I cannot imagine by what moral logic you can conclude that THESE guns MUST be banned (and in fact that people who disagree are evil and/or selfish to say otherwise), but shotguns and handguns are OK.

  3. Luis
    January 18th, 2013 at 19:56 | #3

    I cannot imagine by what moral logic you can conclude that THESE guns MUST be banned (and in fact that people who disagree are evil and/or selfish to say otherwise), but shotguns and handguns are OK.
    I’m assuming your question is authentic and not a troll, though I have to say it exhibits an odd kind of blindness to the situation.

    Since there is an individual right to keep and bear arms (total gun bans are clearly effective worldwide, but this is not an option in the U.S.), allow firearms that have a practical, legitimate use, and not allow the types which are obviously overkill. Are hand grenades OK? RPG launchers? Sidewinder missiles? Nerve gas? Sorry, but an assault rifle with a 100-round drum magazine is overkill, literally. A rifle for hunting or a handgun or shotgun for home defense is not. This is not a personal distinction, but one based on reason; an assault rifle is not necessary for home defense, and you’re a piss-poor hunter if you need one to drop a deer.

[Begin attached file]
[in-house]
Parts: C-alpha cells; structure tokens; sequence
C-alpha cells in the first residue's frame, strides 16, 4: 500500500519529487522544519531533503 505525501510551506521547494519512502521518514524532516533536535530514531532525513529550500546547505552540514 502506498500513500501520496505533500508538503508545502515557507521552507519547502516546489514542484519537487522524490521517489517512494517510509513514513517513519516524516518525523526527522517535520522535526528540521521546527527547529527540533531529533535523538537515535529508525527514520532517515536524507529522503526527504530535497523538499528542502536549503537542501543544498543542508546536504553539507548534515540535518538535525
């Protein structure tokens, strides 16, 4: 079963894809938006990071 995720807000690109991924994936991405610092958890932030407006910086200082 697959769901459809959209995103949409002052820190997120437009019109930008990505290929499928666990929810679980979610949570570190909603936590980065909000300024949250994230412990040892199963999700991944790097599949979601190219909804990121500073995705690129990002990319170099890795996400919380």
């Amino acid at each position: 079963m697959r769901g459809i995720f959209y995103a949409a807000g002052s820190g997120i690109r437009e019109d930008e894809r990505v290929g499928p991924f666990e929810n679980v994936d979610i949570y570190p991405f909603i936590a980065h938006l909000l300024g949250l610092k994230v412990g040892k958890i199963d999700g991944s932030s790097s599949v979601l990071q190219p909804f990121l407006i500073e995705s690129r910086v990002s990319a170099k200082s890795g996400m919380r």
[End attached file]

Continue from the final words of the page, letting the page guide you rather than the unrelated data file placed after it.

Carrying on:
This is demonstrated in the number of lives that can be taken. Look at Aurora, for example: were assault rifles not allowed from the start, and the guy in the theater had a handgun instead of an assault rifle, there’s lives saved right there. Take Tuscon; had the shooter used a magazine with 10 rounds instead of 33, that’s 23 fewer shots he gets off before he has to reload and there is a window to take him down.

    You do the math. You’re in a theater and a guy comes in and starts shooting. Maybe 300 people there. Either the shooter can kill dozens with an M&P15 semi-automatic rifle, or shoot a few people with a handgun or a rifle. The saving grace in Aurora was that the rifle jammed after 30 rounds had been fired. Had the gun not jammed, maybe 30-40 would be dead instead of just 12.